Peter looked at his wife and her shriveled hands. They had grown old without his noticing. Softly he asked, “And the children?”
Mrs. Peter stopped fussing with his collar to hug him tightly. “I never blamed you that we had none,” she said fiercely.
A knocking on the door brought them out of this momentary tenderness. When Mrs. Peter came to open it, Mayor Sommer abruptly pulled his silver headed cane back. He had been using it to knock on the door.
“Hullo, Mrs. Peter,” Mayor Sommer said and tipped his hat to her. “Is Mr. Peter up top?”
“He’s right here, Mayor,” she said. “How’s Mrs. Sommer?”
“Booming and healthy. She’s just had her fourth child you know.”
“Don’t I know it,” Mrs. Peter said. There were no traces of regret in her voice. “You must be busy then. Coffee?”
“Aye. The older ones are a help. But here’s Peter,” he said as he spotted Peter sipping his coffee. Peter was scowling. He disliked the mayor speaking about his large brood so soon after his wife’s words.
“That’s me,” he said.
“Now, Peter,” Mayor Sommer said. “Your heart old lad.”
So they spoke about his heart first. Then Mayor Sommer remembered the jar of jelly in his pocket that Mrs. Sommer had sent and brought it out to the delight of Mrs. Peter. Then they spoke about the sea and the dangers and rewards in the waves. All the time Peter got stiffer and stiffer until finally he interrupted and spoke his mind.
“Cut it, Sommer,” Peter said. “You’ve come to talk about the ship. I know it. Talk.”
Mayor Sommer laughed a booming laugh. “That’s what I’ve always liked about you, Peter. Forthright and to it.”
“I know it’s coming. Got the message yesterday. Merchant class.” He almost couldn’t resist adding that he had the job in his blood, passed down from generation to generation.
“Aye, you do a fine job. Never failed all these years. We don’t know what we’d do without you here.”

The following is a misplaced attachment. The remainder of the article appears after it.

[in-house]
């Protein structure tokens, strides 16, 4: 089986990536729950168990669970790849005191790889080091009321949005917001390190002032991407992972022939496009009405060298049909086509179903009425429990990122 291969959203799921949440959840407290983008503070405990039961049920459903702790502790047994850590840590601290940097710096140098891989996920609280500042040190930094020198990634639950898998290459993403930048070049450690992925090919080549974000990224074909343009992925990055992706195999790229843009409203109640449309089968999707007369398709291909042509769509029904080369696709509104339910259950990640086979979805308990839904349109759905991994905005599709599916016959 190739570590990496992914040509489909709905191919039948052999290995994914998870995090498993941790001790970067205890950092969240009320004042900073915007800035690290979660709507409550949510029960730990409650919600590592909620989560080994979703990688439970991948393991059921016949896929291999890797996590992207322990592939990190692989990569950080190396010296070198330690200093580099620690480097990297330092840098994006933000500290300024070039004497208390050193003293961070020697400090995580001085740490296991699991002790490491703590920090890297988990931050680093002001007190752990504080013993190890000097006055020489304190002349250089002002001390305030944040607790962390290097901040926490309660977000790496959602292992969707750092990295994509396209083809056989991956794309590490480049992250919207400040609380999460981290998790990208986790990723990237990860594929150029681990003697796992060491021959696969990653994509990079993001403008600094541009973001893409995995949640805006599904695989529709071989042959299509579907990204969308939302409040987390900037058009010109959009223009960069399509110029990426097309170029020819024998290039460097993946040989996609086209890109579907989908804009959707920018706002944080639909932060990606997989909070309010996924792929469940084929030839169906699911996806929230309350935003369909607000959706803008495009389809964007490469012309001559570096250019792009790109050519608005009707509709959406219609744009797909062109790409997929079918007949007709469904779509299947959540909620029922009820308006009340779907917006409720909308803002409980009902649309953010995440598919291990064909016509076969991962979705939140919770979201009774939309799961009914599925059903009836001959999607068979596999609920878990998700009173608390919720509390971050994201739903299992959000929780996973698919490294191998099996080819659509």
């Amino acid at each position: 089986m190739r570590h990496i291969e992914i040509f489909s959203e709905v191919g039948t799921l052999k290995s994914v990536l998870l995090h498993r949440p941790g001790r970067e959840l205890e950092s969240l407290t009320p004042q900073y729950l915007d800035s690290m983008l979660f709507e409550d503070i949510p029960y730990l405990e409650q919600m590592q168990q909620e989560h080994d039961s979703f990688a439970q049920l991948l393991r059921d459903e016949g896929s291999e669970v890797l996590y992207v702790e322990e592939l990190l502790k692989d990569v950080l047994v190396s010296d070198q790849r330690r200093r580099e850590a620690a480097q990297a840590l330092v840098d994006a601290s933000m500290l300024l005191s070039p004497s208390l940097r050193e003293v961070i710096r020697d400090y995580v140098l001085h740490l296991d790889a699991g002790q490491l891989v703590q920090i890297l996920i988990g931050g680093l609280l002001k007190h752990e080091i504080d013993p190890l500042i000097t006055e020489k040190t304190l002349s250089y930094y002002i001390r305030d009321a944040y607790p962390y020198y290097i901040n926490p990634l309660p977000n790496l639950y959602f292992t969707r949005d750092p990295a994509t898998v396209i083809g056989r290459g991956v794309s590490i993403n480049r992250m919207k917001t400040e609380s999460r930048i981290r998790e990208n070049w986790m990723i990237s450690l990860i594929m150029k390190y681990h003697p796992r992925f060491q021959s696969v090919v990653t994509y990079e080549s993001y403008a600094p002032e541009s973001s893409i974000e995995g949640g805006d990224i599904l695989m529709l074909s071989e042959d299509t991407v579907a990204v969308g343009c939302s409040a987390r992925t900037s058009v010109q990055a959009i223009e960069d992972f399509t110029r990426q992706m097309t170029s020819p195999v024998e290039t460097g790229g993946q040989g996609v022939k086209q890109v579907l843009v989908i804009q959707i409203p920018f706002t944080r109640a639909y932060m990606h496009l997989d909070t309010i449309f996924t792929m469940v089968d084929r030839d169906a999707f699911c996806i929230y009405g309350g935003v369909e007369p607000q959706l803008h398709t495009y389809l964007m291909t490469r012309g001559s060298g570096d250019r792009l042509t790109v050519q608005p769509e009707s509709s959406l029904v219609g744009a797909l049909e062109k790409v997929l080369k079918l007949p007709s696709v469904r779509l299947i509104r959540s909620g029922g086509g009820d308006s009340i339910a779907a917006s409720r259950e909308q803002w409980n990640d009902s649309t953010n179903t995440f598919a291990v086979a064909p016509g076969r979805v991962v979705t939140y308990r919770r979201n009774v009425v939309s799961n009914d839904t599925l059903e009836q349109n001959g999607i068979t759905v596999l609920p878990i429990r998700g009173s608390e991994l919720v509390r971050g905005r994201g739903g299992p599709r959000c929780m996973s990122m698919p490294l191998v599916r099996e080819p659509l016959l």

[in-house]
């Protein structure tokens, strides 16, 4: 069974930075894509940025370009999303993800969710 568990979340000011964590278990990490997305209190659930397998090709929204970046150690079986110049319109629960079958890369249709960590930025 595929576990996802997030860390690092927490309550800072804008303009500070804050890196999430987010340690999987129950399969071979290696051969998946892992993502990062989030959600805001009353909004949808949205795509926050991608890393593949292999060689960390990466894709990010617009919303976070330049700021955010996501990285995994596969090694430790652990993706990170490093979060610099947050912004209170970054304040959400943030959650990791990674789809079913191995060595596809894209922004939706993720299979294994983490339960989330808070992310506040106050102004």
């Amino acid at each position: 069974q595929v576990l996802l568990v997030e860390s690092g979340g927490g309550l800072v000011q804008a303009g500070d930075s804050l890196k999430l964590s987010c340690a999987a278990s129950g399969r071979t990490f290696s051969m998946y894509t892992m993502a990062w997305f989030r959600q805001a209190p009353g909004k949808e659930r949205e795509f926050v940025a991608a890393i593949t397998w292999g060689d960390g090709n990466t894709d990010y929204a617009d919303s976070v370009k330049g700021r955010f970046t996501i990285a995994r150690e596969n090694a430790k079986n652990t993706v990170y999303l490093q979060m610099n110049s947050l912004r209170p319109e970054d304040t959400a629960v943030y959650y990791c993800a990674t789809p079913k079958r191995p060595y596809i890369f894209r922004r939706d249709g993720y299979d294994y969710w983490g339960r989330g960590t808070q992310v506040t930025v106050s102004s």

“I’m not dead yet, Mayor Sommer,” Peter said coldly.
“No you’re not,” Mayor Sommer said. “But we worry.”
“I’ve not grown soft either, if that’s what you’re implying.”
“Of course not,” Mayor Sommer said. “We just wonder who’ll take the lighthouse when you’re gone. None of the new lads have volunteered.”
“I’m sure there’s someone with the constitution to do what I do,” Peter said bitterly.
The mayor reassured him profusely that there was none and there never could be one to do a more splendid job than he. He had come only to see how an old friend was doing. “And there is something else,” he said.
“I’ve a growing family, Peter,” Mayor Sommer said and his face turned serious. “I depend on you for all of us.”
Peter nodded. “I know it,” he said.
“We’ve tried to bring business but it’s not working. They’ve said that our population isn’t profitable enough. They’ve said it for years,” Mayor Sommer said.
“That’s because they haven’t tried,” Mrs. Peter suddenly spoke up. She was rolling dough vigorously. “Haven’t tried since Peter’s family came here.”
“Aye,” said Mayor Sommer. “And they go up the coast to Point Hill. What’s the mainland got that we don’t? But we show them. Bastards.”
“I know it,” Peter said again. “Put your worries to rest. We’ll bring that ship in tonight.”
“I know you will,” he said standing up and swinging his cane. “There won’t be another ship for at least thirteen months. This one’s got to come. Even the weather’s cooperating.”
Peter and Mrs. Peter both got up to walk him to the door and Mayor Sommer laughed. “Besides,” he added, “I’ve bought a new double barrel shot to celebrate.”
“No time wasted, eh?” said Peter.
“You only live once,” Mayor Sommer replied.
“Are you sure you won’t stay until the roll is baked, Mayor?” Mrs. Peter said. She looked out into the white blanket of fog. “It’s a cold night and no moon. Fog’s thicker than white chowder. Coffee will bring some warmth to your bones.”
“Much thanks,” said the Mayor. “But I’ve got to go to my newest pup. The boy’s got a set of lungs to wake the whole island.”
Mrs. Peter laughed. “Thank Mrs. Sommer for my jelly.”